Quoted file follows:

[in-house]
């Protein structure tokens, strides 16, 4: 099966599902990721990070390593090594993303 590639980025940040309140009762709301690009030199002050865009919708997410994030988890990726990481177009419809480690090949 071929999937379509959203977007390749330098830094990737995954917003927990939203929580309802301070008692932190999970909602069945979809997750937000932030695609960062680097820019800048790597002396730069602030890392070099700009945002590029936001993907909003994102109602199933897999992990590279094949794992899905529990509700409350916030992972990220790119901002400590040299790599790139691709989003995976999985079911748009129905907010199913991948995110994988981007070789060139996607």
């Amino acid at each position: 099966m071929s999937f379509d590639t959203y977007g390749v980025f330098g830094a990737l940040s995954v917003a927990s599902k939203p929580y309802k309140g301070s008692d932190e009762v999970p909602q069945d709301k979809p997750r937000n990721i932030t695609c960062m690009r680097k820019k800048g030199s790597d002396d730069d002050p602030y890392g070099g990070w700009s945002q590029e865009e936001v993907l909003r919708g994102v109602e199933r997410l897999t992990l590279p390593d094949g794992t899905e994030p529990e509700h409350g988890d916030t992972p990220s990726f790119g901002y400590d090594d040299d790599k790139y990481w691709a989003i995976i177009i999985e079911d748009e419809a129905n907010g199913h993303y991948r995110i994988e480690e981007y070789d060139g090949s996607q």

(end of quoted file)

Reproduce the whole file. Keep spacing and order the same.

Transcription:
[in-house]
């Protein structure tokens, strides 16, 4: 099966599902990721990070390593090594993303 590639980025940040309140009762709301690009030199002050865009919708997410994030988890990726990481177009419809480690090949 071929999937379509959203977007390749330098830094990737995954917003927990939203929580309802301070008692932190999970909602069945979809997750937000932030695609960062680097820019800048790597002396730069602030890392070099700009945002590029936001993907909003994102109602199933897999992990590279094949794992899905529990509700409350916030992972990220790119901002400590040299790599790139691709989003995976999985079911748009129905907010199913991948995110994988981007070789060139996607």
């Amino acid at each position: 099966m071929s999937f379509d590639t959203y977007g390749v980025f330098g830094a990737l940040s995954v917003a927990s599902k939203p929580y309802k309140g301070s008692d932190e009762v999970p909602q069945d709301k979809p997750r937000n990721i932030t695609c960062m690009r680097k820019k800048g030199s790597d002396d730069d002050p602030y890392g070099g990070w700009s945002q590029e865009e936001v993907l909003r919708g994102v109602e199933r997410l897999t992990l590279p390593d094949g794992t899905e994030p529990e509700h409350g988890d916030t992972p990220s990726f790119g901002y400590d090594d040299d790599k790139y990481w691709a989003i995976i177009i999985e079911d748009e419809a129905n907010g199913h993303y991948r995110i994988e480690e981007y070789d060139g090949s996607q």